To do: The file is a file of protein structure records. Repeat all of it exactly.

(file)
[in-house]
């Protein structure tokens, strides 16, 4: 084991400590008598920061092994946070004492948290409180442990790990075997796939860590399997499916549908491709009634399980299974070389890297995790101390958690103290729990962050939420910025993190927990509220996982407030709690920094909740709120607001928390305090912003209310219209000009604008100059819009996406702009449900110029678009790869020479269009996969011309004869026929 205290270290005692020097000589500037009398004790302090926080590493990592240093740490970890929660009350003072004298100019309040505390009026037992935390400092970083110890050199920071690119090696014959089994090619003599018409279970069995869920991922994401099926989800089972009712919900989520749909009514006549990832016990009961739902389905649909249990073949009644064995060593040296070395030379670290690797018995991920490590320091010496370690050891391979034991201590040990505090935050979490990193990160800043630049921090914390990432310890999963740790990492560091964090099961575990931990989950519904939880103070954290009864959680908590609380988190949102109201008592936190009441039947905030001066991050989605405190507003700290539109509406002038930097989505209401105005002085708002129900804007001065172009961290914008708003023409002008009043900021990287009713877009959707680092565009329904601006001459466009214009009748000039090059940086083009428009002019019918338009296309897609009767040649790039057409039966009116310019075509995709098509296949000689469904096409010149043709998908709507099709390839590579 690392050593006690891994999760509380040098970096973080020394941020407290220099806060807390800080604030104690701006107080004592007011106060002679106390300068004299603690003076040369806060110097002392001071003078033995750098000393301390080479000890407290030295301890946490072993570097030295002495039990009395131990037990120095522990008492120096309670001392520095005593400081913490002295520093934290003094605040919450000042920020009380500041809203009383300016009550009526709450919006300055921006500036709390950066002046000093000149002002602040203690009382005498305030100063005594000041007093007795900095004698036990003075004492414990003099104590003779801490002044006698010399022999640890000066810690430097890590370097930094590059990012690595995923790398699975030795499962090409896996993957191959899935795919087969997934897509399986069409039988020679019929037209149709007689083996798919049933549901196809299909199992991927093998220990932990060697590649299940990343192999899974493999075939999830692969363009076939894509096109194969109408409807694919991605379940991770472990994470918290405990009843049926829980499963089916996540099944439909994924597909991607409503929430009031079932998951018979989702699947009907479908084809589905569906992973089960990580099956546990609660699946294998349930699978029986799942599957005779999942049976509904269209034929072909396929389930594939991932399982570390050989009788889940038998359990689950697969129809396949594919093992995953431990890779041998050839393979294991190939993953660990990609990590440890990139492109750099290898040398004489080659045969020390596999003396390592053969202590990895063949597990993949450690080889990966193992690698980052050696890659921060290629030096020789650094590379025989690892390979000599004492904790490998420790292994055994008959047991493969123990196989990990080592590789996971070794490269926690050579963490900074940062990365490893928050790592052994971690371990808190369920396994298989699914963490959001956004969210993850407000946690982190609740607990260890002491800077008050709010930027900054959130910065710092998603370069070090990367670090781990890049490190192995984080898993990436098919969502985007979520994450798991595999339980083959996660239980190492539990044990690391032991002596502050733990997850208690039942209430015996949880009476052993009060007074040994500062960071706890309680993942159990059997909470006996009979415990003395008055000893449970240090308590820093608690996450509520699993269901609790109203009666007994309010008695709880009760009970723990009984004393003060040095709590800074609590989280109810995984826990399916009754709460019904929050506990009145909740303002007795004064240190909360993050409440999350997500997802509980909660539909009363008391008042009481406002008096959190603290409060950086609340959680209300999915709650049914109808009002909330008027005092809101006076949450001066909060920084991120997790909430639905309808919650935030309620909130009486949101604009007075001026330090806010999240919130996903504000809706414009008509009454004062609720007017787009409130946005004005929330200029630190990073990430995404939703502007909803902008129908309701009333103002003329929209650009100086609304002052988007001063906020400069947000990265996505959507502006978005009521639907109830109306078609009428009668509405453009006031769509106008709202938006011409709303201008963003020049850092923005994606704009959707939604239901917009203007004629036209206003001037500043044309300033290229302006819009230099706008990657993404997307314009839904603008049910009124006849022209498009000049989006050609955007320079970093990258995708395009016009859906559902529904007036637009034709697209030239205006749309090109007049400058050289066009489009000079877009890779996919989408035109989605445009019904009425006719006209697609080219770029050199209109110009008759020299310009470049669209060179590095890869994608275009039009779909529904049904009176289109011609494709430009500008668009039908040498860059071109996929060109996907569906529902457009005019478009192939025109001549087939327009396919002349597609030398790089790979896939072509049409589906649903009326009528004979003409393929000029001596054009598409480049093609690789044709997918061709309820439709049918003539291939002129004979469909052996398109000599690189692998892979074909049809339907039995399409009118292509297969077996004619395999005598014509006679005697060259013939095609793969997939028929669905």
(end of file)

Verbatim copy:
[in-house]
């Protein structure tokens, strides 16, 4: 084991400590008598920061092994946070004492948290409180442990790990075997796939860590399997499916549908491709009634399980299974070389890297995790101390958690103290729990962050939420910025993190927990509220996982407030709690920094909740709120607001928390305090912003209310219209000009604008100059819009996406702009449900110029678009790869020479269009996969011309004869026929 205290270290005692020097000589500037009398004790302090926080590493990592240093740490970890929660009350003072004298100019309040505390009026037992935390400092970083110890050199920071690119090696014959089994090619003599018409279970069995869920991922994401099926989800089972009712919900989520749909009514006549990832016990009961739902389905649909249990073949009644064995060593040296070395030379670290690797018995991920490590320091010496370690050891391979034991201590040990505090935050979490990193990160800043630049921090914390990432310890999963740790990492560091964090099961575990931990989950519904939880103070954290009864959680908590609380988190949102109201008592936190009441039947905030001066991050989605405190507003700290539109509406002038930097989505209401105005002085708002129900804007001065172009961290914008708003023409002008009043900021990287009713877009959707680092565009329904601006001459466009214009009748000039090059940086083009428009002019019918338009296309897609009767040649790039057409039966009116310019075509995709098509296949000689469904096409010149043709998908709507099709390839590579 690392050593006690891994999760509380040098970096973080020394941020407290220099806060807390800080604030104690701006107080004592007011106060002679106390300068004299603690003076040369806060110097002392001071003078033995750098000393301390080479000890407290030295301890946490072993570097030295002495039990009395131990037990120095522990008492120096309670001392520095005593400081913490002295520093934290003094605040919450000042920020009380500041809203009383300016009550009526709450919006300055921006500036709390950066002046000093000149002002602040203690009382005498305030100063005594000041007093007795900095004698036990003075004492414990003099104590003779801490002044006698010399022999640890000066810690430097890590370097930094590059990012690595995923790398699975030795499962090409896996993957191959899935795919087969997934897509399986069409039988020679019929037209149709007689083996798919049933549901196809299909199992991927093998220990932990060697590649299940990343192999899974493999075939999830692969363009076939894509096109194969109408409807694919991605379940991770472990994470918290405990009843049926829980499963089916996540099944439909994924597909991607409503929430009031079932998951018979989702699947009907479908084809589905569906992973089960990580099956546990609660699946294998349930699978029986799942599957005779999942049976509904269209034929072909396929389930594939991932399982570390050989009788889940038998359990689950697969129809396949594919093992995953431990890779041998050839393979294991190939993953660990990609990590440890990139492109750099290898040398004489080659045969020390596999003396390592053969202590990895063949597990993949450690080889990966193992690698980052050696890659921060290629030096020789650094590379025989690892390979000599004492904790490998420790292994055994008959047991493969123990196989990990080592590789996971070794490269926690050579963490900074940062990365490893928050790592052994971690371990808190369920396994298989699914963490959001956004969210993850407000946690982190609740607990260890002491800077008050709010930027900054959130910065710092998603370069070090990367670090781990890049490190192995984080898993990436098919969502985007979520994450798991595999339980083959996660239980190492539990044990690391032991002596502050733990997850208690039942209430015996949880009476052993009060007074040994500062960071706890309680993942159990059997909470006996009979415990003395008055000893449970240090308590820093608690996450509520699993269901609790109203009666007994309010008695709880009760009970723990009984004393003060040095709590800074609590989280109810995984826990399916009754709460019904929050506990009145909740303002007795004064240190909360993050409440999350997500997802509980909660539909009363008391008042009481406002008096959190603290409060950086609340959680209300999915709650049914109808009002909330008027005092809101006076949450001066909060920084991120997790909430639905309808919650935030309620909130009486949101604009007075001026330090806010999240919130996903504000809706414009008509009454004062609720007017787009409130946005004005929330200029630190990073990430995404939703502007909803902008129908309701009333103002003329929209650009100086609304002052988007001063906020400069947000990265996505959507502006978005009521639907109830109306078609009428009668509405453009006031769509106008709202938006011409709303201008963003020049850092923005994606704009959707939604239901917009203007004629036209206003001037500043044309300033290229302006819009230099706008990657993404997307314009839904603008049910009124006849022209498009000049989006050609955007320079970093990258995708395009016009859906559902529904007036637009034709697209030239205006749309090109007049400058050289066009489009000079877009890779996919989408035109989605445009019904009425006719006209697609080219770029050199209109110009008759020299310009470049669209060179590095890869994608275009039009779909529904049904009176289109011609494709430009500008668009039908040498860059071109996929060109996907569906529902457009005019478009192939025109001549087939327009396919002349597609030398790089790979896939072509049409589906649903009326009528004979003409393929000029001596054009598409480049093609690789044709997918061709309820439709049918003539291939002129004979469909052996398109000599690189692998892979074909049809339907039995399409009118292509297969077996004619395999005598014509006679005697060259013939095609793969997939028929669905």